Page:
Top Hol­ly­wood Stars Un­der Fire Celebs had heard sto­ries of Har­vey We­in­stein’s bad be­hav­ior, and now crit­ics are ask­ing tough ques­tions

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They’d heard sto­ries. On Oct. 23, George Clooney ad­mit­ted he’d been told about Har­vey We­in­stein’s “af­fairs” with ac­tresses — by Har­vey him­self. “I took all that with a grain of salt,” he said, in­sist­ing he didn’t know any­thing worse was go­ing on. Matt Da­mon ad­mit­ted he’d heard the mogul had sex­u­ally ha­rassed Gwyneth Pal­trow in a ho­tel room in the 1990s, even though he’d claimed ut­ter shock when the scan­dal first broke. Matt, 47, had heard about it from pal Ben Af­fleck, 45, who used to date Gwyneth.

But they and count­less other pow­er­ful men in Hol­ly­wood kept si­lent for years. In the wake of the mas­sive sex­ual mis­con­duct scan­dal — more than 50 women have come for­ward in re­cent weeks with al­le­ga­tions against Har­vey, 65, in­clud­ing sex­ual as­sault and rape — crit­ics say the in­dus­try’s big­gest male stars have a lot to an­swer for. Har­vey has de­nied any al­le­ga­tions of non­con­sen­sual sex. A scathing Oct. 24 col­umn in the New York Post blasted George, Matt and oth­ers as “hyp­ocrites” and “cow­ards” whose si­lence made them “com­plicit.” Re­por­tit­girl.com CEO Kat Alexan­der, a sex­ual as­sault sur­vivor-turned-vic­tims’ ad­vo­cate, agrees. “Re­main­ing si­lent for all these years,” she tells Life & Style, “can make these men en­ablers.”


Matt said he kept quiet be­cause Gwyneth, 45, and Har­vey “had come to [an] agree­ment or un­der­stand­ing.” Gwyneth’s old boyfriend Brad Pitt, 53, has been praised for con­fronting Har­vey af­ter she told him of the in­ci­dent, but he still didn’t go pub­lic un­til the scan­dal broke. “Si­lence is the en­emy,” at­tor­ney Glo­ria Allred, who rep­re­sents at least two of Har­vey’s al­leged vic­tims, tells Life & Style. “Hol­ly­wood’s male ac­tors need to be role mod­els. If they see it, they need to speak out against those who are do­ing it.”

In­stead, George, 56, is point­ing the fin­ger at ev­ery­one but him­self. He made a point of con­demn­ing the me­dia for not pub­lish­ing re­ports of Har­vey’s be­hav­ior. “Whoever had that story and didn’t write it should be held re­spon­si­ble,” he charged. But that’s deeply hyp­o­crit­i­cal: In the past, up­set by sto­ries about him and tac­tics used by pho­tog­ra­phers to pho­to­graph him, George urged a dra­matic change in li­bel laws “[so] you’ll be able to hold peo­ple re­spon­si­ble for what they say.” For a pub­lic fig­ure to win a defama­tion suit, a jour­nal­ist must be found to have said or writ­ten some­thing false and to have acted with “ac­tual mal­ice” — a stan­dard George wanted re­moved. (“Two words — ma­li­cious in­tent,” he said in 1997, misiden­ti­fy­ing the le­gal stan­dard. “Change these two words, and all jour­nal­ists are held ac­count­able.”) But get­ting rid of the “ac­tual mal­ice” re­quire­ment means some- one who makes an hon­est mis­take could be suc­cess­fully sued for defama­tion. “Get­ting rid of the ac­tual mal­ice stan­dard would sig­nif­i­cantly weaken the First Amend­ment and the free­dom of the press in this coun­try,” notes Mary-rose Pa­pan­drea, a First Amend­ment ex­pert and pro­fes­sor at the Univer­sity of North Carolina School of Law, not­ing that pub­lish­ers would be more afraid to write about things like sex­ual mis­con­duct. “If there were no ac­tual mal­ice stan­dard, we might still be wait­ing for the We­in­stein story to be pub­lished.” (Iron­i­cally, George’s po­si­tion on the me­dia is al­most iden­ti­cal to that of Pres­i­dent Don­ald Trump, who George has la­beled a “fas­cist.”)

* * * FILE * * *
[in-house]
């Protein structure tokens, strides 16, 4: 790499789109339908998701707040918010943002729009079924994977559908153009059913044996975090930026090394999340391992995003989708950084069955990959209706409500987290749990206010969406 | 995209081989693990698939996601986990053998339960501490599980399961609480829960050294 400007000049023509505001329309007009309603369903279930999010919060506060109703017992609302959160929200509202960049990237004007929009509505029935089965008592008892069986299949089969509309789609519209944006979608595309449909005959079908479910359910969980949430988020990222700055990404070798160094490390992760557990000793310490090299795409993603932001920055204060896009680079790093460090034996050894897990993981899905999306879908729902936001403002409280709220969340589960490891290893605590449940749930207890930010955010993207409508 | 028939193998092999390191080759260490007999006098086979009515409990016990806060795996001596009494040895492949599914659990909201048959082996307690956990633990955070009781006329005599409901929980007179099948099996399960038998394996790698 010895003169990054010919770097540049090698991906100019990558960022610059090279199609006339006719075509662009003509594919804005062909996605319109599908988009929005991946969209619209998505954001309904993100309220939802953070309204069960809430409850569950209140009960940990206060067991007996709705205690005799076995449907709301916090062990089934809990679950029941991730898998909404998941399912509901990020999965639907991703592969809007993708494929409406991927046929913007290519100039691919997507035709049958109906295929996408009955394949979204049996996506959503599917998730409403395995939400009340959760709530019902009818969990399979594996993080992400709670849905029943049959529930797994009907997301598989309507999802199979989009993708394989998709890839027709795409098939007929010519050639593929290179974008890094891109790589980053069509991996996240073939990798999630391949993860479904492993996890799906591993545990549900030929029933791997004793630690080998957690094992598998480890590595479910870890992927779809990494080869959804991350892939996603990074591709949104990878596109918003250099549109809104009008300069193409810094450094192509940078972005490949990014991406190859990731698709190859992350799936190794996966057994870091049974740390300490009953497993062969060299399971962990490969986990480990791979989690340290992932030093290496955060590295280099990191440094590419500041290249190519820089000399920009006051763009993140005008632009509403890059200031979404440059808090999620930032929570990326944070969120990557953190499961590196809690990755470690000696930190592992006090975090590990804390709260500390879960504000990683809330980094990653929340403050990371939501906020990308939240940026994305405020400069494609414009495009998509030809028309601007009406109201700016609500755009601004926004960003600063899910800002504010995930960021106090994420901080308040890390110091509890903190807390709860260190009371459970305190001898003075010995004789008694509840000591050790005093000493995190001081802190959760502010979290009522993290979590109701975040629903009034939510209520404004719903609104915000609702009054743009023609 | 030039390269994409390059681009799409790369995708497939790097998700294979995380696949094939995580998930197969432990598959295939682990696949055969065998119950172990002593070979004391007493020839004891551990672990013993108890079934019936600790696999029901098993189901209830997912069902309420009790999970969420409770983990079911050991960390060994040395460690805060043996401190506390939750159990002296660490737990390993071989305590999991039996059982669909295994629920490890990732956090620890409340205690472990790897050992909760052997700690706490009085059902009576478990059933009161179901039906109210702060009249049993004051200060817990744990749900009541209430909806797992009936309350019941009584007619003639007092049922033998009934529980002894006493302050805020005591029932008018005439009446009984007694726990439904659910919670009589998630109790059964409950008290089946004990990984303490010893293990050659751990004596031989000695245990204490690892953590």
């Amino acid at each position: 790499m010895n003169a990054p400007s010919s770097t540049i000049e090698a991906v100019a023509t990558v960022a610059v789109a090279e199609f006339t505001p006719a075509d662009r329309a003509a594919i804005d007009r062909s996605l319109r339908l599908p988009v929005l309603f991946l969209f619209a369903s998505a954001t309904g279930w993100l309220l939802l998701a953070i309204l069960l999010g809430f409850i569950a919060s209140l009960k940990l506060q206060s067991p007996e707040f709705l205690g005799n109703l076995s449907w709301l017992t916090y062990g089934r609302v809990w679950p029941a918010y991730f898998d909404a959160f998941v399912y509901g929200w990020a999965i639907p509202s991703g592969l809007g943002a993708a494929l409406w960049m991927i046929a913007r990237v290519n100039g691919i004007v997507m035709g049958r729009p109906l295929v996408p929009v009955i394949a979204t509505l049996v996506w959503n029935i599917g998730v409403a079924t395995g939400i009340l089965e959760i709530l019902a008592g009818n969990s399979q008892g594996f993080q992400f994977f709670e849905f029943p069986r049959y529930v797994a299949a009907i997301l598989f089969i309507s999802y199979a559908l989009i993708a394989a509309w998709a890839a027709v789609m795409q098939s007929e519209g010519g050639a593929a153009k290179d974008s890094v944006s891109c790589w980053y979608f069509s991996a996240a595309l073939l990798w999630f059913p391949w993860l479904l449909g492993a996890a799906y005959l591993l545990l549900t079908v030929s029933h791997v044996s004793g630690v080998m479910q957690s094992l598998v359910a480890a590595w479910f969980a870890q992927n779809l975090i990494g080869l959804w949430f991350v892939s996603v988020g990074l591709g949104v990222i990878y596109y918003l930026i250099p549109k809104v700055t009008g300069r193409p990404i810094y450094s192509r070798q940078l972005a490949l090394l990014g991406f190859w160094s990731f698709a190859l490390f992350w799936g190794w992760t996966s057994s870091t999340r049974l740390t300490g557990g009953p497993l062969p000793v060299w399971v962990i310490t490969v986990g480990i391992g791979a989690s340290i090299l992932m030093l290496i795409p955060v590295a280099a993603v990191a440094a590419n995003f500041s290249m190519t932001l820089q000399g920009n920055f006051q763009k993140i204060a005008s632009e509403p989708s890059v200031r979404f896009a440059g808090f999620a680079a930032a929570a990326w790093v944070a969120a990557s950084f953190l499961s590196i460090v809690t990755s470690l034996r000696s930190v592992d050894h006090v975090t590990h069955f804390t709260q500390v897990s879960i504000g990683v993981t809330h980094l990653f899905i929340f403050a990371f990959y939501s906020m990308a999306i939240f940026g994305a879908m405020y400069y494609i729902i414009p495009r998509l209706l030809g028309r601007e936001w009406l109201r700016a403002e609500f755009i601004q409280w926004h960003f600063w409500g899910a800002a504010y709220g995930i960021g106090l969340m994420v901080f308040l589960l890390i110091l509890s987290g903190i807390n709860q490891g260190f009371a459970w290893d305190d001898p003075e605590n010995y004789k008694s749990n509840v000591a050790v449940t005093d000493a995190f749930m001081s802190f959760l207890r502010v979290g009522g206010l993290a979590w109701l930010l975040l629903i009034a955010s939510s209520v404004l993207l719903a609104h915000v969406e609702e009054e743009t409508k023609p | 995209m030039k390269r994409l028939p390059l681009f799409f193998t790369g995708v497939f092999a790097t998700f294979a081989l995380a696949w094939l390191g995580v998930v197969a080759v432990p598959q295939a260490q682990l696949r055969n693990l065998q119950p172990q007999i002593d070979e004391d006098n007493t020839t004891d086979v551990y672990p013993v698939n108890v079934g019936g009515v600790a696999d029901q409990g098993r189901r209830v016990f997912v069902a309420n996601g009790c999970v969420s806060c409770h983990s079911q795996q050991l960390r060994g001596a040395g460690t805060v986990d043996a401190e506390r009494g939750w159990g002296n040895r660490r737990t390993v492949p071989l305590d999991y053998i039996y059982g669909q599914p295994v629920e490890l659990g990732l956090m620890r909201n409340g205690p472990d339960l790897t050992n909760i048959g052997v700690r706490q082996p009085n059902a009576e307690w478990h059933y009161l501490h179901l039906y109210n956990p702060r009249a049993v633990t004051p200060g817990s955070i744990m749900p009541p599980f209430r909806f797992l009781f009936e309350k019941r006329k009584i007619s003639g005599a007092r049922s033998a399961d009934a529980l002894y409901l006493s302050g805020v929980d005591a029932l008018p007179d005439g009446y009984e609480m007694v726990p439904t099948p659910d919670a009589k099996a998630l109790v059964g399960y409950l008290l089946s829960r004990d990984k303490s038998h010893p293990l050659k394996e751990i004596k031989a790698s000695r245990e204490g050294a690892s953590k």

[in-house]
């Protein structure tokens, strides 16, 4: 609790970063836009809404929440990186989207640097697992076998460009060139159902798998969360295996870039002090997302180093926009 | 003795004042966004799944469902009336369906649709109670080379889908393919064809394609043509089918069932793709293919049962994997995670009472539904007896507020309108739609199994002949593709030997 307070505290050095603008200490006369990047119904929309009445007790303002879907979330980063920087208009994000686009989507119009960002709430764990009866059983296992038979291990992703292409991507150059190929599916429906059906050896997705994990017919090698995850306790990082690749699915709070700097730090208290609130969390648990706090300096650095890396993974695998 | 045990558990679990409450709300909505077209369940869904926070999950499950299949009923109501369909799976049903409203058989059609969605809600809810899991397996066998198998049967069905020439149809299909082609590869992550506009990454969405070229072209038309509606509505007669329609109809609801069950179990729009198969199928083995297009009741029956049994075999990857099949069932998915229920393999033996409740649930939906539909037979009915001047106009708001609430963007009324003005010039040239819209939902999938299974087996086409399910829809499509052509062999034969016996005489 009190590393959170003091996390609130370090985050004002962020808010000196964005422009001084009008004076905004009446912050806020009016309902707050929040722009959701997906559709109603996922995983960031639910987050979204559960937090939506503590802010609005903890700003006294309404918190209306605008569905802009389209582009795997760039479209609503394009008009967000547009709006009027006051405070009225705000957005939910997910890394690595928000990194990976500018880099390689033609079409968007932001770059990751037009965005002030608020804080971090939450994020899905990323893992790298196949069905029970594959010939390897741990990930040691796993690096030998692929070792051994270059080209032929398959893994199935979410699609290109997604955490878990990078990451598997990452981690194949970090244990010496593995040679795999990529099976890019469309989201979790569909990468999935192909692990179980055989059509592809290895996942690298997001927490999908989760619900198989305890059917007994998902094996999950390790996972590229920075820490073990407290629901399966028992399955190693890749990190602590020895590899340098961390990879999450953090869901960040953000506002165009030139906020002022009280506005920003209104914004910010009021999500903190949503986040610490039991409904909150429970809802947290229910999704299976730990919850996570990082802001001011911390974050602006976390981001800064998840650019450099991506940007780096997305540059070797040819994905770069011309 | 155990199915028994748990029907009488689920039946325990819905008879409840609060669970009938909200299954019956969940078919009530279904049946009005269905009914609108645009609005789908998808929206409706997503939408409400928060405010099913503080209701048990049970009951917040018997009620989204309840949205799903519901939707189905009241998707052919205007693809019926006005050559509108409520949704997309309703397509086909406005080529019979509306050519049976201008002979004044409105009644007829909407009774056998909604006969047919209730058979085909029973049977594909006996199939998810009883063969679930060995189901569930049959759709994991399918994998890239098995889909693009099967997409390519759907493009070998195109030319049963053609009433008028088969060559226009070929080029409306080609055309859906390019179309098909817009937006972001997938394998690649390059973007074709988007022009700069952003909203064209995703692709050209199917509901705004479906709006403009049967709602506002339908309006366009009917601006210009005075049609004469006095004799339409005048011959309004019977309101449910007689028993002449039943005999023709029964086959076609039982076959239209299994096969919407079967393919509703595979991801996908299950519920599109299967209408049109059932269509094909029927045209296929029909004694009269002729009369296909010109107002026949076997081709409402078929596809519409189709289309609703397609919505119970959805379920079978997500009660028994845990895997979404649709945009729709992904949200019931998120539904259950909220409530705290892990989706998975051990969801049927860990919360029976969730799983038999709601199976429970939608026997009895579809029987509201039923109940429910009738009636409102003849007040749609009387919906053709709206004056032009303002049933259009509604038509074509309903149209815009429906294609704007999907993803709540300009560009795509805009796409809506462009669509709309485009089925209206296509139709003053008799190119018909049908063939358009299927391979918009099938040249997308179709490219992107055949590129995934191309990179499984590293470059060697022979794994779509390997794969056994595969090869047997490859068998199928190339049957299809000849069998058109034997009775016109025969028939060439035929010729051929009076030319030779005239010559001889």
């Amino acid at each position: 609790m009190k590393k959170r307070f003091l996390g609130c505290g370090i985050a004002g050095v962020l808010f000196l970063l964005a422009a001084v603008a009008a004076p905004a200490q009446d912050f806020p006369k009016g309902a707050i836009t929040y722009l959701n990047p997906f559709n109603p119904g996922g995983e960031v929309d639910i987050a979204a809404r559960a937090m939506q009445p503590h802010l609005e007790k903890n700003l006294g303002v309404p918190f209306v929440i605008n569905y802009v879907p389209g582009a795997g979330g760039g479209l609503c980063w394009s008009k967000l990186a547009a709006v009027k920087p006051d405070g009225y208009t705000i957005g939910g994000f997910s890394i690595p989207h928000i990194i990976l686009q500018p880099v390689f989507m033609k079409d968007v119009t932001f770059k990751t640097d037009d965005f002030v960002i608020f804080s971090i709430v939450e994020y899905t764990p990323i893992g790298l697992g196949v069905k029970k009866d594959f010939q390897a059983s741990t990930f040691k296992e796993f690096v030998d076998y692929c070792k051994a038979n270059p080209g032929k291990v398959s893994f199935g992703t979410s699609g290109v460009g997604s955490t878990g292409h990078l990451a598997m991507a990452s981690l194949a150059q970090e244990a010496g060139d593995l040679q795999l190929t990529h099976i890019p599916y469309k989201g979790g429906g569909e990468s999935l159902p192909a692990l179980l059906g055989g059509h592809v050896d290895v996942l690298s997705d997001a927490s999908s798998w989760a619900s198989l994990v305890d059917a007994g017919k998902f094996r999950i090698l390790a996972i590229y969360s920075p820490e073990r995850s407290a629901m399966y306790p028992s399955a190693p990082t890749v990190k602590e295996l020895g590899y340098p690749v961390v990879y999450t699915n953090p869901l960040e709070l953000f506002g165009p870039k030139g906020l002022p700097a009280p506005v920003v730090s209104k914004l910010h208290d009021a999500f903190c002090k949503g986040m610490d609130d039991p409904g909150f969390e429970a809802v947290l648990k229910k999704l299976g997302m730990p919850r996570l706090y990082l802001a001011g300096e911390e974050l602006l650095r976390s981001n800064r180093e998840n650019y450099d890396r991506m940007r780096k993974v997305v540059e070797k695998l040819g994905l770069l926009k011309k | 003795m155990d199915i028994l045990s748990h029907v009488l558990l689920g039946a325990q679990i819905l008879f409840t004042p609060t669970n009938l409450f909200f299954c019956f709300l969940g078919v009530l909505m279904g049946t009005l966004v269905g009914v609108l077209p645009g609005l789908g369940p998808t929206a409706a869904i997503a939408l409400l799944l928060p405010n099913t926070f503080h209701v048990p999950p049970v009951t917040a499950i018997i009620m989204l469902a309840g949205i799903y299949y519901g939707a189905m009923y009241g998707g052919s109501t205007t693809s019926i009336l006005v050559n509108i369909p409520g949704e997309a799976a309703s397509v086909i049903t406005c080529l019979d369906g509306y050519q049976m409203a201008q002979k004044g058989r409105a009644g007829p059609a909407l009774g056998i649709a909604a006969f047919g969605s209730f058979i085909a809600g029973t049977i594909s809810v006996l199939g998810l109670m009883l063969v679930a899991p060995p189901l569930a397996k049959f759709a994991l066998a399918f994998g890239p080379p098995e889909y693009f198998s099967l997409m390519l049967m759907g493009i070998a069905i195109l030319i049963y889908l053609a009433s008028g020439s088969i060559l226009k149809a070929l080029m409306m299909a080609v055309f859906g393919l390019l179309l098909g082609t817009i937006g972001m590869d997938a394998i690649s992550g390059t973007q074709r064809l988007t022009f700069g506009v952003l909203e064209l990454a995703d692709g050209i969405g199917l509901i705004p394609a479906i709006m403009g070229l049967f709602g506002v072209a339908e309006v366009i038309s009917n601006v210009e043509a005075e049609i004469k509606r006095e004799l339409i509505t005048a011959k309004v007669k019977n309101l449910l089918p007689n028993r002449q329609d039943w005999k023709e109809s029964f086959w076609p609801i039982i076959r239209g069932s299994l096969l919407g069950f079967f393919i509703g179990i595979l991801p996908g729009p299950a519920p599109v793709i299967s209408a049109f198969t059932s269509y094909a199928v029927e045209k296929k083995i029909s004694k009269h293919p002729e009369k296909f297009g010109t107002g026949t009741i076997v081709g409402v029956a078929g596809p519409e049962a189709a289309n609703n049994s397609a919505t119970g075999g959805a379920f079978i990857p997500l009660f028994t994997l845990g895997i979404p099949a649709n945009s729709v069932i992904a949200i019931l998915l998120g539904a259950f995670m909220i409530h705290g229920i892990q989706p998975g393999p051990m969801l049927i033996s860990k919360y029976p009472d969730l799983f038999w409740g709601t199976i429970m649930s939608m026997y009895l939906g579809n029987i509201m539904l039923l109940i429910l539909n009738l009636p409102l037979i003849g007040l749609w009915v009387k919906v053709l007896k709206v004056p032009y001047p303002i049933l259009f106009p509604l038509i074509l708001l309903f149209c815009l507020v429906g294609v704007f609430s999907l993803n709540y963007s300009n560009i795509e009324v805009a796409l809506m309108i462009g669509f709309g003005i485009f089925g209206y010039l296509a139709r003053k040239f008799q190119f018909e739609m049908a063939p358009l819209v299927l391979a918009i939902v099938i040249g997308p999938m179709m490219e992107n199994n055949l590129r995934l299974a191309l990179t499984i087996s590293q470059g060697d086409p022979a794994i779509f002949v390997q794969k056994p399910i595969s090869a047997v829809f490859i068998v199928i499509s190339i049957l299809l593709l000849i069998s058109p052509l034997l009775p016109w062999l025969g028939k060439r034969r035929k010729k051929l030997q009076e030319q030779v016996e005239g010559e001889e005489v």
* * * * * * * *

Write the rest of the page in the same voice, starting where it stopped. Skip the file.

So what should these stars have done? “Men with con­sid­er­able power in Hol­ly­wood could have de­manded an in­ter­ven­tion by the We­in­stein Com­pany board,” says Noreen Far­rell, ex­ec­u­tive di­rec­tor of Equal Rights Ad­vo­cates. “They could have told fe­male col­leagues that they would stand with them if they lodged a com­plaint. They could have used their plat­form to talk about the prob­lem of sex­ual ha­rass­ment.”

Look­ing the Other Way?

Ben, George and Matt all heard sto­ries about Har­vey but claim they didn’t know how bad it was. “Min­i­miz­ing the sex­ual ha­rass­ment and preda­tory be­hav­ior of We­in­stein was con­ve­nient for pow­er­ful men in Hol­ly­wood,” charges equal rights ad­vo­cate Noreen Far­rell. “Clearly, many chose to ig­nore the ob­vi­ous.”

Fi­nally Fac­ing Con­se­quences

More than half a dozen women have ac­cused Har­vey, who’s fac­ing crim­i­nal probes in New York and Lon­don, of sex­ual as­sault or rape, and more than 50 have al­leged ha­rass­ment and other in­ap­pro­pri­ate be­hav­ior.

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